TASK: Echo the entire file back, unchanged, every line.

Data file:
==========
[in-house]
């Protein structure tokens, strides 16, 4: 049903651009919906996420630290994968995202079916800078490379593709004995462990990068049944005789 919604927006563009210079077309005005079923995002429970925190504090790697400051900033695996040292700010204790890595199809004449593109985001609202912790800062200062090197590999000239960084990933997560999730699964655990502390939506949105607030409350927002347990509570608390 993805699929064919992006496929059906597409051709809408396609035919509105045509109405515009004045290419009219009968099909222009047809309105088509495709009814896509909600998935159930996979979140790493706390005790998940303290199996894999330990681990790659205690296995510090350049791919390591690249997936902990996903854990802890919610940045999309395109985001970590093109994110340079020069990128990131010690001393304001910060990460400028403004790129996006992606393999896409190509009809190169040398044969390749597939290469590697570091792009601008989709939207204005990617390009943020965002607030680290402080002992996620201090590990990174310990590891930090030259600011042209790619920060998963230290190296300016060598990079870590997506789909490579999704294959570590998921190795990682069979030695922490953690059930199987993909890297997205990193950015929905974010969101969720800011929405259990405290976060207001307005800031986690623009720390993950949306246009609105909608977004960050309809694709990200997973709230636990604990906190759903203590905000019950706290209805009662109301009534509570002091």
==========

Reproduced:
[in-house]
């Protein structure tokens, strides 16, 4: 049903651009919906996420630290994968995202079916800078490379593709004995462990990068049944005789 919604927006563009210079077309005005079923995002429970925190504090790697400051900033695996040292700010204790890595199809004449593109985001609202912790800062200062090197590999000239960084990933997560999730699964655990502390939506949105607030409350927002347990509570608390 993805699929064919992006496929059906597409051709809408396609035919509105045509109405515009004045290419009219009968099909222009047809309105088509495709009814896509909600998935159930996979979140790493706390005790998940303290199996894999330990681990790659205690296995510090350049791919390591690249997936902990996903854990802890919610940045999309395109985001970590093109994110340079020069990128990131010690001393304001910060990460400028403004790129996006992606393999896409190509009809190169040398044969390749597939290469590697570091792009601008989709939207204005990617390009943020965002607030680290402080002992996620201090590990990174310990590891930090030259600011042209790619920060998963230290190296300016060598990079870590997506789909490579999704294959570590998921190795990682069979030695922490953690059930199987993909890297997205990193950015929905974010969101969720800011929405259990405290976060207001307005800031986690623009720390993950949306246009609105909608977004960050309809694709990200997973709230636990604990906190759903203590905000019950706290209805009662109301009534509570002091």